By Kevin Buckland
TOKYO (Reuters) – The dollar started the week pinned near two-week lows on Monday as traders questioned whether the recovery from the pandemic in the United States would be as fast as expected.
Bitcoin traded below $49,000 after pushing to a record $49,714.66 over the weekend, following endorsements last week by Tesla and BNY Mellon.
The dollar index was at 90.427, close to last week’s low of 90.249 – a level not seen since Jan. 27.
The gauge hit a two-month top of 91.6 on Feb. 5 on hopes that a U.S. rebound would outpace other major economies, but has since retreated amid disappointing employment data.
“The rebound in the dollar … was initiated by relative U.S. economic outperformance, or expectations thereof,” said Shinichiro Kadota, senior currency strategist at Barclays Capital in Tokyo. “Now the market is looking for actual evidence that the U.S. economy is outperforming.”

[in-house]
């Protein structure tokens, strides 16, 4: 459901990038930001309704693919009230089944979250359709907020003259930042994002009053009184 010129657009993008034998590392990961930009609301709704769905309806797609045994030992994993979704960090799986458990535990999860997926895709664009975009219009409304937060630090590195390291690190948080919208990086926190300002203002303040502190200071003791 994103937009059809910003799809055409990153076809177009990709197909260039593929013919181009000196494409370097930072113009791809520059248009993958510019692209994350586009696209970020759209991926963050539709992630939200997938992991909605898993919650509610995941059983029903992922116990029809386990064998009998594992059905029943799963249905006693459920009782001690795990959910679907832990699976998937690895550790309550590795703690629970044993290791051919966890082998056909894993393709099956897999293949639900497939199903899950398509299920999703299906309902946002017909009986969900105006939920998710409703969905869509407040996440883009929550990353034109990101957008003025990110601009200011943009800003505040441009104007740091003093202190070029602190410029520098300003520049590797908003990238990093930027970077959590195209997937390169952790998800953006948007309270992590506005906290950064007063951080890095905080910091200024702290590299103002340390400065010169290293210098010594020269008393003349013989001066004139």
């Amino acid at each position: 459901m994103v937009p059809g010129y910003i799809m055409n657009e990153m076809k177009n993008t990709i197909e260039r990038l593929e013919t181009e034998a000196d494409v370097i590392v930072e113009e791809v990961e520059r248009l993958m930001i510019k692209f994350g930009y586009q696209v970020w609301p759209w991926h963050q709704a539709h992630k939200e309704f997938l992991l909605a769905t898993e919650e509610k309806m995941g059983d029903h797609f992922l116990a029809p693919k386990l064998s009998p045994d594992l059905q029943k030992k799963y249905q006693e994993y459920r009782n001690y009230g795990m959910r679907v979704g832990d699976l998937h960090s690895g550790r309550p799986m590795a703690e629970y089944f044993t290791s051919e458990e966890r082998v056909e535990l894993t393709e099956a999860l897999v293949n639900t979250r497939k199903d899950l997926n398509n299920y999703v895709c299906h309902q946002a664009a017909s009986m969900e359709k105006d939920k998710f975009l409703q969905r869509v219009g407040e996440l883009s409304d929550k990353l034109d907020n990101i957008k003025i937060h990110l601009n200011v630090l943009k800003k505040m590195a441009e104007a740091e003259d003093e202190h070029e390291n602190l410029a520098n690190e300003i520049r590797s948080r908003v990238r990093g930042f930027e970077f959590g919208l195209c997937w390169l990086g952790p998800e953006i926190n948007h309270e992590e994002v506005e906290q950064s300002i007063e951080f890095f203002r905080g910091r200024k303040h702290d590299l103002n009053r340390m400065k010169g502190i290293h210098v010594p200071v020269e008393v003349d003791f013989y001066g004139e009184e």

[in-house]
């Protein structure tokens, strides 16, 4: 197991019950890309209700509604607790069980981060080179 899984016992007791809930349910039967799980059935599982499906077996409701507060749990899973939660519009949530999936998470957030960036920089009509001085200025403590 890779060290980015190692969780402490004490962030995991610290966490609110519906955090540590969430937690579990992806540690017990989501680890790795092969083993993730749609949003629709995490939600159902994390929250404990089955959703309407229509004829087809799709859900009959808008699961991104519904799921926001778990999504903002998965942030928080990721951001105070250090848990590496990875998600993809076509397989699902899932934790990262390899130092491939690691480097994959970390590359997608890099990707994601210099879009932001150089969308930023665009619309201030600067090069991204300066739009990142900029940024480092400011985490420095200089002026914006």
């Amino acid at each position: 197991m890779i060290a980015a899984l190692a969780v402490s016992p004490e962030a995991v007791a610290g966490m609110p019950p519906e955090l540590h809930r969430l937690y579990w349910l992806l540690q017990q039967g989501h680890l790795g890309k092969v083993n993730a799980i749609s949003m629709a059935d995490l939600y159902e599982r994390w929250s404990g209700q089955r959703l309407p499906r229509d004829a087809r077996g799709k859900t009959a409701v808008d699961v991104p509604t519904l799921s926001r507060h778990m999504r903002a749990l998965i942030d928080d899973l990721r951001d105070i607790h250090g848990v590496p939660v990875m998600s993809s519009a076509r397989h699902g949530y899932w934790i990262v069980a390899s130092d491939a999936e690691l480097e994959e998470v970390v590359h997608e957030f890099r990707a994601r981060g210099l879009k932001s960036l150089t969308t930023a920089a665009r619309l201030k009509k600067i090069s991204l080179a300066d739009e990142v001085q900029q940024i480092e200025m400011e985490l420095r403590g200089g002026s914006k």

“The economic data needs to improve,” he said.
The euro was little changed at $1.21215 after climbing 0.6% last week.
The dollar rose 0.2% to 105.09 yen, recovering from some of the previous week’s 0.4% loss.
Many financial markets in Asia remained closed on Monday for Lunar New Year, with the United States also out for Presidents Day.
There has been a tug-of-war over the dollar’s direction this year with some market participants expecting it to strengthen as the U.S. economy outperforms peers including Europe.
Others view the U.S. recovery as a key driver in a global reflation narrative that should lift riskier assets at the dollar’s expense.
“The U.S. outperformance story … has a lot further to run thanks to fiscal stimulus and faster vaccine deployment,” Westpac strategists wrote in a client note.
“But ongoing aggressive U.S. reflationary fiscal and monetary policy settings will leave DXY on a sustained medium-term bear trend,” the note said, referring to the dollar index.
Bitcoin last traded at $48,772, little changed from the record high. It surged roughly 25% last week for its best performance since the turn of the year.
(Reporting by Kevin Buckland; Editing by Himani Sarkar)